No matter how you use computers, the overarching reason to own a laptop is portability. Unlike smartphones and most tablets, laptop computers run the same programs as their desktop counterparts, so you can take your work and entertainment with you wherever you go without relying on mobile apps. Depending on your needs, you can either own a laptop alongside a desktop computer or replace your desktop entirely.
Working on the Go
When you own a laptop, you can take projects between work and home without sending yourself files or using cloud storage -- no more forgetting a file at the office and having to drive back to retrieve it. If your job frequently takes you out of town, a laptop carries your work to conventions, client meetings and your hotel without relying on another person's computer. Before buying a laptop for work, talk to your company's IT department, if it has one: Your company may have rules about connecting personal computers to the company network. If you're lucky, your company might cover part of the laptop's cost.
Laptops for Student Life
Laptops make it possible to bring a computer to classes and lectures to work on papers, do online research and take notes. In addition to avoiding the risk of illegible notes by typing, most people can type far faster than they can write by hand: According to a study by occupational therapist Dave Bledsoe Jr., people can write about 68 letters per minute. This speed pales in comparison to the average typing speed of about 39 words per minute, according to another study by staffing specialist Teresia Ostrach. If you live in a dorm or a small apartment, choosing a laptop over a desktop saves you several square feet of valuable space.
Portable Gaming and Entertainment
A traditional gaming PC consists of a large tower chassis, a high-end video card and, for the enthusiasts, extravagances such as water-cooling and case-lighting. Laptops can't match the power or customizations of top-tier desktop computers, but gaming laptops include video cards capable of running modern games, though not always at the highest settings. Even laptops that rely on the integrated graphics hardware in Intel's fourth-generation processors work well for many games, offering twice the graphics performance of the previous generation. With these machines, you can bring your games to a friend's house, on vacation or to a convention. If your idea of relaxation is a bit more hands-off, laptops also serve as portable video players, streaming videos, TV shows and movies from sites such as YouTube, Netflix and Hulu when connected to the Internet. Some models also include a DVD or Blu-ray drive for playing movies.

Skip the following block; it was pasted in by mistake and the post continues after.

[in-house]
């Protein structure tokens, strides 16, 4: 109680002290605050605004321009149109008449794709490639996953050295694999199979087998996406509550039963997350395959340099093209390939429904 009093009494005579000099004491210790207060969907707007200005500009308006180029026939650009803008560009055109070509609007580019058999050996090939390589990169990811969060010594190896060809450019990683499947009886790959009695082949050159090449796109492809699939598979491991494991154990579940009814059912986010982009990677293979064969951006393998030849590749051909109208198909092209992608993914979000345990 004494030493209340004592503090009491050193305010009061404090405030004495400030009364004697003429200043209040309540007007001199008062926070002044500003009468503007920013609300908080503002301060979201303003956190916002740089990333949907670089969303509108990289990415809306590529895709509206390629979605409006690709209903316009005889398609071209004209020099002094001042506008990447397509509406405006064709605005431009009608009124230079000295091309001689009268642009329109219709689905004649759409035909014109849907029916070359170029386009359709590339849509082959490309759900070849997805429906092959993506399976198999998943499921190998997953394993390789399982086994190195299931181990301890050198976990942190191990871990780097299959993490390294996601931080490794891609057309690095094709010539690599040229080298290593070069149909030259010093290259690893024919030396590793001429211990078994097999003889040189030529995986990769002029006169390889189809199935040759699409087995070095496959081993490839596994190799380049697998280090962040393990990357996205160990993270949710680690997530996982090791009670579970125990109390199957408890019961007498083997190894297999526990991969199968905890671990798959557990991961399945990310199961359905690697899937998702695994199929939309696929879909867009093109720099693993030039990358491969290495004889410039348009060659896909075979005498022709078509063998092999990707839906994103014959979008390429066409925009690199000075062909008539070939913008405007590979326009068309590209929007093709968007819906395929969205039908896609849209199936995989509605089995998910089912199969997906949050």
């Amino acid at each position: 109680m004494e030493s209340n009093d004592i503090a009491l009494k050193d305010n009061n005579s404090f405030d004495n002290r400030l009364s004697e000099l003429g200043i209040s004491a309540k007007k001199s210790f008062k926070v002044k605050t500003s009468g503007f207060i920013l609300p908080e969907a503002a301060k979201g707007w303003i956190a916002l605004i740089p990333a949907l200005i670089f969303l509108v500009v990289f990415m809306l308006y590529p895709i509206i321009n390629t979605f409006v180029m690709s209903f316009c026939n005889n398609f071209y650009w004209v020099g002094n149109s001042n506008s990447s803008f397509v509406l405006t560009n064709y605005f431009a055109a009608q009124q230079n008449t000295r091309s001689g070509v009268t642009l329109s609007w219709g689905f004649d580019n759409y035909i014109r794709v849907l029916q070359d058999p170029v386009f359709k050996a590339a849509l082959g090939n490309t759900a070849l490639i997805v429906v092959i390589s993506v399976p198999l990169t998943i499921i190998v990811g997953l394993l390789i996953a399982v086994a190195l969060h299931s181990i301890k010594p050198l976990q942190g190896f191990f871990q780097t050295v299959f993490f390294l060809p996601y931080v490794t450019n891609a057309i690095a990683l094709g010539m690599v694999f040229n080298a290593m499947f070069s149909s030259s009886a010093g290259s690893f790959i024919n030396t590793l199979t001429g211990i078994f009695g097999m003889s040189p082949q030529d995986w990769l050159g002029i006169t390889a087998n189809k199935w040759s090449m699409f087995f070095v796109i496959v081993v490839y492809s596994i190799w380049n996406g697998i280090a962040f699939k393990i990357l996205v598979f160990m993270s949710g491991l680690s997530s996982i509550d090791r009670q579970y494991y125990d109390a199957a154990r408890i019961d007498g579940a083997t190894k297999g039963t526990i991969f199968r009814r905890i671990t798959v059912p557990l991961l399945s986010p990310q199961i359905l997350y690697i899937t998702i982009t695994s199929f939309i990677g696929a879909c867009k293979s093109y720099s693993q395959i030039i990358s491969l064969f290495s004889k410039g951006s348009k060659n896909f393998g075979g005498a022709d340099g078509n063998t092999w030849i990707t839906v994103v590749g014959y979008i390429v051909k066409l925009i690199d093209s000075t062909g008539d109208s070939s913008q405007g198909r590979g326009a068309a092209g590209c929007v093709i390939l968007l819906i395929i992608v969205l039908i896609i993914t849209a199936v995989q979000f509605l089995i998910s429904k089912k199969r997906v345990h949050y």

Surviving Without a Desktop Computer
Laptops can serve another purpose in addition to portable computing: replacing your home computer. Most laptops include a monitor port as well as USB ports, so you can plug in an external screen, keyboard and mouse when at home and use the laptop as if it were a desktop computer. Relying entirely on a laptop won't work for everyone, however. If you need the absolute fastest processor, a top-of-the-line video card or other specialty hardware such as a professional sound card for recording, stick to a desktop computer except when traveling.
- PCWorld: Pros and Cons of Bringing Your Own Device to Work
- Advance Healthcare Network for Occupational Therapy Practitioners: Handwriting Speed in an Adult Population
- Teresia R. Ostrach: Typing Speed: How Fast Is Average: 4,000 Typing Scores Statistically Analyzed and Interpreted
- Technology@Intel: Intel Doubles Down on Visual Computing -- Meet Intel Iris Graphics
- Laptop: Laptop Buying Guide 2014: 9 Essential Tips
- PCMag: The Best Laptops for College Students
- Microsoft Windows: Connect a Second Monitor or Projector